Since litigants brought their disputes before King Solomon, combatants have petitioned the wisdom of designated “authorities” to resolve their differences. No one, it seems, can settle matters without a designated judge “forcing” them to see things his way. This authoritarian approach has evolved into the current courthouse nightmare that presently plagues our land. We have, it seems, morphed into a society of unrelenting hagglers reducing our system of jurisprudence to a contentious swap meet. The cost of admission to this legal sideshow insures that only the lawyers win in any civil dispute.

The Construction Industry – A Legal Land of Plenty

Construction projects are complex undertakings compounded by the divergent interests of the parties involved. Each perceives the project from their unique perspective, roles and responsibilities. Owners define their needs, intentions and budgets. Designers determine what will accomplish the owner’s needs and how much of themselves to put into the design, and the contractors interpret the design, estimate the costs, and produce the work. 

Contracts are needed to memorialize this multifaceted arrangement, usually with separate agreements between the owner and the designer and the owner and the contractor. Designers often end up with authority over design and, to some extent, over the contractor, but with little or no responsibility for the finished product. As the owner’s “representative”, they often find themselves united with the owner and at odds with the contractor with whom they have no contractual relationship. This is complicated in itself, but when you add personalities to the mix, it can become a formula for misunderstanding, dispute, and litigation. In other words, the complexity of our industry is fertile fodder for the legal profession.

Danger – Blind Curves Ahead

During my years in the surety consulting business, and my co-author Bob Rubin’s decades as a construction attorney, we have encountered a considerable number of contractors that failed as a direct result of a disastrous litigation experience.

The failures typically occurred when small or mid-size contractors had disagreements on a larger project than perhaps they should have been involved in. The disagreements that got out of hand often involved more money than their anticipated profit, and they would seek legal advice from an attorney lacking experience in construction matters. They would then pick a fight they could never win. Often, they would quit or be thrown off the job incurring staggering legal fees they couldn’t pay and end up out of business.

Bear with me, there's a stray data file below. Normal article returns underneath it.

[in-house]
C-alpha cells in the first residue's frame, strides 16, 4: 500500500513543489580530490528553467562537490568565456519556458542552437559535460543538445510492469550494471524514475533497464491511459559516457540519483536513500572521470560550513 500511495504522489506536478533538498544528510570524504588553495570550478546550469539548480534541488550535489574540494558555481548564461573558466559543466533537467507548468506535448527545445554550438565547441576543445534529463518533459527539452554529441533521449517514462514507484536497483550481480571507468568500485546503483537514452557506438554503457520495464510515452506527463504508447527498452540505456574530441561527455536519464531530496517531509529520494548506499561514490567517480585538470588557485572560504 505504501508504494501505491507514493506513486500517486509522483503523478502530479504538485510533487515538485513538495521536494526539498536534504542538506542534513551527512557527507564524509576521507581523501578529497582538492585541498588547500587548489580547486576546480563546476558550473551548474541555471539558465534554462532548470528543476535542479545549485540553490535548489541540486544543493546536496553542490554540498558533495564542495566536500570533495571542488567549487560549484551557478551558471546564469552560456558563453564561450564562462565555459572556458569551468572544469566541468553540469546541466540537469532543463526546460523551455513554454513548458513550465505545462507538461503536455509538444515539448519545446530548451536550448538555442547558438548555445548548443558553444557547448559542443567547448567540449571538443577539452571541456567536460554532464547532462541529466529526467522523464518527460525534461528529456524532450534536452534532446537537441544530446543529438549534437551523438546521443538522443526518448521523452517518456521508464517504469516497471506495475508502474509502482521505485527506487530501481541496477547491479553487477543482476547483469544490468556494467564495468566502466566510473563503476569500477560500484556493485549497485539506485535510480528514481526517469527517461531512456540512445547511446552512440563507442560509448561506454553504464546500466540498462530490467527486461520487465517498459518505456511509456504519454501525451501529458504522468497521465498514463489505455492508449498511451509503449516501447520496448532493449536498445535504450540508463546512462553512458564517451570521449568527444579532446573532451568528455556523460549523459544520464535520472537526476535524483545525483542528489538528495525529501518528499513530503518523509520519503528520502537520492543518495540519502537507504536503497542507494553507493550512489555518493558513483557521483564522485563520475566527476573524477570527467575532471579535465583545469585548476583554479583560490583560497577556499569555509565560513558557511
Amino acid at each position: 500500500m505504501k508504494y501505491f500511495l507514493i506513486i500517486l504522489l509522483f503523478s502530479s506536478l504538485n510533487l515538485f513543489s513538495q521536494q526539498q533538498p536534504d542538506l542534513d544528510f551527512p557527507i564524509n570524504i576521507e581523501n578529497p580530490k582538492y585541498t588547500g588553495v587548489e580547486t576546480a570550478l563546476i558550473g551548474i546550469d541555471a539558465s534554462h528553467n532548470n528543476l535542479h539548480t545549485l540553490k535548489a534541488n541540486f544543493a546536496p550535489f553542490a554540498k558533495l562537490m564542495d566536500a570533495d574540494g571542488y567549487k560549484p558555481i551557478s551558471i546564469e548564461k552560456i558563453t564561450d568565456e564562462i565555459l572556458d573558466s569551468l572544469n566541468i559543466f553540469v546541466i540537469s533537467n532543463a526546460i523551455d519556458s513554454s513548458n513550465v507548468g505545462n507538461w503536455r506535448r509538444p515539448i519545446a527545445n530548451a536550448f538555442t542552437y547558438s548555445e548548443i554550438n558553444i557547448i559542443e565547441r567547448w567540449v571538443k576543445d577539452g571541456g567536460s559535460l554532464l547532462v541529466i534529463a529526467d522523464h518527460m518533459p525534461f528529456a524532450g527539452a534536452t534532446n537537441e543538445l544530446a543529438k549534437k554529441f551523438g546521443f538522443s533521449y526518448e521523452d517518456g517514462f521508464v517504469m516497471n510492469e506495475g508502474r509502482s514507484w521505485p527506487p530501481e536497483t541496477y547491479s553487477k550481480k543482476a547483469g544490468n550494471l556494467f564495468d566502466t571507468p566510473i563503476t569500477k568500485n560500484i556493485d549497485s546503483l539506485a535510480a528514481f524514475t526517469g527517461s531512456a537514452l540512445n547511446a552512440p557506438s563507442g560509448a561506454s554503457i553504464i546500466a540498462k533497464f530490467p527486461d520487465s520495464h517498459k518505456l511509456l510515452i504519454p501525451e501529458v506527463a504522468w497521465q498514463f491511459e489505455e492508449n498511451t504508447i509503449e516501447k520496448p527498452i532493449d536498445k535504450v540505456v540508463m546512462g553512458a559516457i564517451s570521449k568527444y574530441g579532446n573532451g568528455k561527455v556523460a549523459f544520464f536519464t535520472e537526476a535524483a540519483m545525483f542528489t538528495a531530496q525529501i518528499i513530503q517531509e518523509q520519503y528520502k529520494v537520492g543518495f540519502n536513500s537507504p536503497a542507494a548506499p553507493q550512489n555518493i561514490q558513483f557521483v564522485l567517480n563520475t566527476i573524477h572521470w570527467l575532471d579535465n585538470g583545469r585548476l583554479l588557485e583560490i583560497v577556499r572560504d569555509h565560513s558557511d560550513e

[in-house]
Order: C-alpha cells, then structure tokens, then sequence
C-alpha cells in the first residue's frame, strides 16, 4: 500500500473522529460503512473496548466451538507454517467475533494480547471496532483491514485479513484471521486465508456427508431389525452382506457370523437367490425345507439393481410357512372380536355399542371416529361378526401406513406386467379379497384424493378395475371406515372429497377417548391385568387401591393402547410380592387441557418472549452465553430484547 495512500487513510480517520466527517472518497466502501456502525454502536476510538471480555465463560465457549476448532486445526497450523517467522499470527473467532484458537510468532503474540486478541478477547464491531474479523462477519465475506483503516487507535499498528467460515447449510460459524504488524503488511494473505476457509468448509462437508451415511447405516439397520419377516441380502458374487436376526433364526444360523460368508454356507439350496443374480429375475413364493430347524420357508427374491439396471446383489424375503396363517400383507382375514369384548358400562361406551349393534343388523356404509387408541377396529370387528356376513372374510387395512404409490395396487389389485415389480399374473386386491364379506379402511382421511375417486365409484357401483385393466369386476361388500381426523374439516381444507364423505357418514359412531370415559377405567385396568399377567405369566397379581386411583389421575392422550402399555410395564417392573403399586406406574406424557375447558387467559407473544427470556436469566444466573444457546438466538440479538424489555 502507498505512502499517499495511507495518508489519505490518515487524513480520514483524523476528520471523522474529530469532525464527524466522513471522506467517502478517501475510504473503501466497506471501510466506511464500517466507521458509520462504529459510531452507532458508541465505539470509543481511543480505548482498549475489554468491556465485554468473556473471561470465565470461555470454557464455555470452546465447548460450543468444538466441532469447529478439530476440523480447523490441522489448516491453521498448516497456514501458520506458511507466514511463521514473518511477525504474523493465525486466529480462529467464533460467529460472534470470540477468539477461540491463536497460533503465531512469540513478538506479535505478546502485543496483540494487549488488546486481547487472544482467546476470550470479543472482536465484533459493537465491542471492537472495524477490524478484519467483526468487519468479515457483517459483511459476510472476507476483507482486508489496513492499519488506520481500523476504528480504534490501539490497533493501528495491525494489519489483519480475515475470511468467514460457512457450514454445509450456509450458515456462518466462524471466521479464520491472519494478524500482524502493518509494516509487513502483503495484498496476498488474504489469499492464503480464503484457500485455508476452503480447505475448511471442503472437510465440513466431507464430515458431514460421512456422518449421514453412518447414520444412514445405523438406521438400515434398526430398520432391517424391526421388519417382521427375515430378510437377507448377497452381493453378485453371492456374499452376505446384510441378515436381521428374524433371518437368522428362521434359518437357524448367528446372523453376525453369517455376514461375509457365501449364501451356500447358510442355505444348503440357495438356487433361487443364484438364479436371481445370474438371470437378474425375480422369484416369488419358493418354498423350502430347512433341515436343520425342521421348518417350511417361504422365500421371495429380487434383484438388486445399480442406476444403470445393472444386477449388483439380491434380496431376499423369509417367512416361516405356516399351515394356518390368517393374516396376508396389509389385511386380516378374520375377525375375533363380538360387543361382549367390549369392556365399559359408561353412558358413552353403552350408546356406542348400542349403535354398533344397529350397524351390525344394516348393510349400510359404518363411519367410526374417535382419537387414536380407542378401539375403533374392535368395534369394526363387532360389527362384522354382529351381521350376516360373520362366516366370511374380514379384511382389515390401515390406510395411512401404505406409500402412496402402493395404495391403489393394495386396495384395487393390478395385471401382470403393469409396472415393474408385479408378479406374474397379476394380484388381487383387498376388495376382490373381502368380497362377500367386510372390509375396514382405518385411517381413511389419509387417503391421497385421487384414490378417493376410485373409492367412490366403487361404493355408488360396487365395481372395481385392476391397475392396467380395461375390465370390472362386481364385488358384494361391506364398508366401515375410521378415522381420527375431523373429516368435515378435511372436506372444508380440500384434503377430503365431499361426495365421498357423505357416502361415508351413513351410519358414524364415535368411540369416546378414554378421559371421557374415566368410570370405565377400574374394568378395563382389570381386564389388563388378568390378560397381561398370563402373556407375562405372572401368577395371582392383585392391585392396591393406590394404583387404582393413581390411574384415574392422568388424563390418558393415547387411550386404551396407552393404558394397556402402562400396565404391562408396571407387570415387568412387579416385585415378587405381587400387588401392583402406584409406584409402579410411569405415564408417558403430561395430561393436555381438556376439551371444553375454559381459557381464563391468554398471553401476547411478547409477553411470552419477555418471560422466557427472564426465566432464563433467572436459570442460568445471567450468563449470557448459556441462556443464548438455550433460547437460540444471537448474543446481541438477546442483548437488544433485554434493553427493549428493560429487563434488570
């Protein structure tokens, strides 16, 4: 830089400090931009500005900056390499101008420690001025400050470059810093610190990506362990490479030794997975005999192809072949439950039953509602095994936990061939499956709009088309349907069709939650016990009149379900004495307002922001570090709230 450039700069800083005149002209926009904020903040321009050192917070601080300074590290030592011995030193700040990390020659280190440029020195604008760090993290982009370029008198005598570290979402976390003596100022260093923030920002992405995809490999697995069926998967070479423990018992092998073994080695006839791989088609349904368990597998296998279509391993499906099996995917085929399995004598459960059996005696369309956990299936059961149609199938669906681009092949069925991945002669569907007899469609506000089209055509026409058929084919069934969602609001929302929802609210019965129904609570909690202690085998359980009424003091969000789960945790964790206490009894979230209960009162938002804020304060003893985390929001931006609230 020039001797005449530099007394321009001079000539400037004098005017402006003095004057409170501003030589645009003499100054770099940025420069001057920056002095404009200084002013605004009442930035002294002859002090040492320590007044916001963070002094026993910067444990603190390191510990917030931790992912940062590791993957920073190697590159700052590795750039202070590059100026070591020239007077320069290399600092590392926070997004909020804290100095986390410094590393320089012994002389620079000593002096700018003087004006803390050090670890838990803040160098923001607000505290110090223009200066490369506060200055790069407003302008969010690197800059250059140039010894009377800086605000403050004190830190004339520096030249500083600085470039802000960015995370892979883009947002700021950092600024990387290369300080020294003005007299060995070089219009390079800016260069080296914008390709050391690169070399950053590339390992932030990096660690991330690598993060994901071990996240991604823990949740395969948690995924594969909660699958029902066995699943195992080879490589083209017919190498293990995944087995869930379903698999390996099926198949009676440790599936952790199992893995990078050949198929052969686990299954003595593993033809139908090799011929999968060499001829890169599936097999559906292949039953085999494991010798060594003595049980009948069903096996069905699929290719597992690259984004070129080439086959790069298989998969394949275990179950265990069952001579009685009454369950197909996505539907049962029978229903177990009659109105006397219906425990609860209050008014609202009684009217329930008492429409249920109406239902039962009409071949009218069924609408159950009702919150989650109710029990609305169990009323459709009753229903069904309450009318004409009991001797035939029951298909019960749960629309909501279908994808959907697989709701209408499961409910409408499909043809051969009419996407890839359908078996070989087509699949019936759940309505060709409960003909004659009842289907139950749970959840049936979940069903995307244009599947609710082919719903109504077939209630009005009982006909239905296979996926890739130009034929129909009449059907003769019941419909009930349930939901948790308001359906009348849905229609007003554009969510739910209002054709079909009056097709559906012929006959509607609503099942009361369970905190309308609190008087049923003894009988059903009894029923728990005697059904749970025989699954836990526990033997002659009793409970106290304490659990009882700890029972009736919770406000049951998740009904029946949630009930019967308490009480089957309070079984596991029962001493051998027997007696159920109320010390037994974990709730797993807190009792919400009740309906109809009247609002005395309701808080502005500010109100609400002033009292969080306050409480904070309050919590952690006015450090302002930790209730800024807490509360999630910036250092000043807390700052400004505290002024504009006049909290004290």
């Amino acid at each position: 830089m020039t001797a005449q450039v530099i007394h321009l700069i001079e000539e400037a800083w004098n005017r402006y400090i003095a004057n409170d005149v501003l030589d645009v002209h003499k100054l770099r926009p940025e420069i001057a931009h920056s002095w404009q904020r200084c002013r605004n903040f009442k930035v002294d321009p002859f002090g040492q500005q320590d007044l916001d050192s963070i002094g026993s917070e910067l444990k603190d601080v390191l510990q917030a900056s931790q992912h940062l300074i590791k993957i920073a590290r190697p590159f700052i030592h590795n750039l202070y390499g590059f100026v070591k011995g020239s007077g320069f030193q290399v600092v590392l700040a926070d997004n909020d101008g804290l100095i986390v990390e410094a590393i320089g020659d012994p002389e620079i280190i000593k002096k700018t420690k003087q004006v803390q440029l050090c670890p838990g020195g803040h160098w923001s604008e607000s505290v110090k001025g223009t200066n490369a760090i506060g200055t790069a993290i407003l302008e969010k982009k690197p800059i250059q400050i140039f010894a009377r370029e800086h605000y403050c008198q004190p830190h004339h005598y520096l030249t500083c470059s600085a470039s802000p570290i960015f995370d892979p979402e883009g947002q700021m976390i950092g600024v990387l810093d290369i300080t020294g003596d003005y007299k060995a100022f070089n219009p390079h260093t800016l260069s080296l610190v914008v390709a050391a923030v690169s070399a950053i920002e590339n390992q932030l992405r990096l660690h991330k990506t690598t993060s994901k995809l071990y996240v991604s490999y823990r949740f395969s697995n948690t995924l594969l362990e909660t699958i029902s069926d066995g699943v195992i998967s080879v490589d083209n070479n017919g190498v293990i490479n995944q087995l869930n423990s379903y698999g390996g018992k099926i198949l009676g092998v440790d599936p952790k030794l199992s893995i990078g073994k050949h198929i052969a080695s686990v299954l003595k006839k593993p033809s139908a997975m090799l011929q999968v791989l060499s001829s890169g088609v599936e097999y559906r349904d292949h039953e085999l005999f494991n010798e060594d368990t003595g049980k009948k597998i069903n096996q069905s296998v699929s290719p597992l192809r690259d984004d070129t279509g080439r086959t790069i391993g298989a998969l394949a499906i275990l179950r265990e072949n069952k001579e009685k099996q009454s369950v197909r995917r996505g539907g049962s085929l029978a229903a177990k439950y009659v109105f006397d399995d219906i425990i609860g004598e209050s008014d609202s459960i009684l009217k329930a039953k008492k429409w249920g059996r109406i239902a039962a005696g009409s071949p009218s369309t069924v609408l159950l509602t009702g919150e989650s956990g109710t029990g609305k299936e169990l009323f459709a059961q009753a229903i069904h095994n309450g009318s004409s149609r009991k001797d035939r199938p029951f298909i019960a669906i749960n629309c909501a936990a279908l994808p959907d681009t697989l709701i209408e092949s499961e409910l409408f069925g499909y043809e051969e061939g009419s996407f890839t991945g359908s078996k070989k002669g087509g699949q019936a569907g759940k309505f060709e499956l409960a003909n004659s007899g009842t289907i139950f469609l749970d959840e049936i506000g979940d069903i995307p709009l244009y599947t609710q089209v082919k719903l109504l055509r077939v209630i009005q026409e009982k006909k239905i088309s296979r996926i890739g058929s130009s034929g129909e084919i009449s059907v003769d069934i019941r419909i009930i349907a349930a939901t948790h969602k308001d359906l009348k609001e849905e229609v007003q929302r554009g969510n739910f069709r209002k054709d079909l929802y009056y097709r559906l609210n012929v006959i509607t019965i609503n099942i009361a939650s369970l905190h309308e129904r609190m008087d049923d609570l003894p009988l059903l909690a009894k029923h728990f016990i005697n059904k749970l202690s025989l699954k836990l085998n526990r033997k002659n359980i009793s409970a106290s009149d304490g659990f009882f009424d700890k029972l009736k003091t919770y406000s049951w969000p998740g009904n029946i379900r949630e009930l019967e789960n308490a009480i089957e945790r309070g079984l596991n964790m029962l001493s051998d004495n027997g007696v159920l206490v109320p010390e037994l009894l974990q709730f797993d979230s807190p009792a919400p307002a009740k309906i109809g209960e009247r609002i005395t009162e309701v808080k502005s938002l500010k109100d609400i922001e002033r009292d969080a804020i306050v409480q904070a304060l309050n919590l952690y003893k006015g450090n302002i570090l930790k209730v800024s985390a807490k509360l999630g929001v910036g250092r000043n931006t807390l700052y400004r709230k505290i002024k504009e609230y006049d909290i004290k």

Because of complexity and the big money involved, the cost of dispute resolution in the construction industry can often overwhelm small to midsize contractors.

Caution – Workmen Present

Dangers that could lead to catastrophic failure require cautious behavior. There have been huge advancements in dispute resolution that are working well, particularly for the larger, more sophisticated construction enterprises. However, many small to midsize contractors have limited experience with claims and, as such, little experience with claims resolution. Our thoughts on dispute resolution for smaller to midsize contractors might be summed up as follows:

  1. Avoid litigation at all costs.
  2. Clearly, construction disputes are inevitable. Therefore, as a precaution, make sure that your contract identifies the dispute resolution process. It’s essential that the agreements make it clear that you have the right to mediate and/or arbitrate disputes that arise on the project or with respect to the contract.
  3. Having said that, avoid them all, if possible! The best way to resolve disputes is to keep control over the process and not give anyone the ability to make decisions about your issues. Be reasonable and rational and make every effort to personally work out the dispute and avoid court, arbitration, or mediation. Many businesses we’ve worked with routinely avoid having any third party—be it a judge, jury, arbitrator, or mediator—make any rulings or decisions about their issues. Those contractors resolve most issues and disputes before they go to court or arbitration, even though the result is often far from what they want. In the more contentious situations, those companies would rather work out a bad settlement—where they wind up paying more than they want or taking less than they want—instead of going to court or arbitration because a bad settlement on one dispute is looked at as actually saving money and problems.
  4. Finally, apply our “threshold rule” in all cases. A thorough review of past dispute resolution cases in construction revealed that discovery and experts alone can cost as much for a half-million dollar claim as for a five million dollar claim. Set the minimum threshold for litigating any claim at $500,000 to $1,000,000 depending on the nature of the dispute.


Mitigate – Don’t – Litigate

Read More: Construction Dispute Resolution and Simplar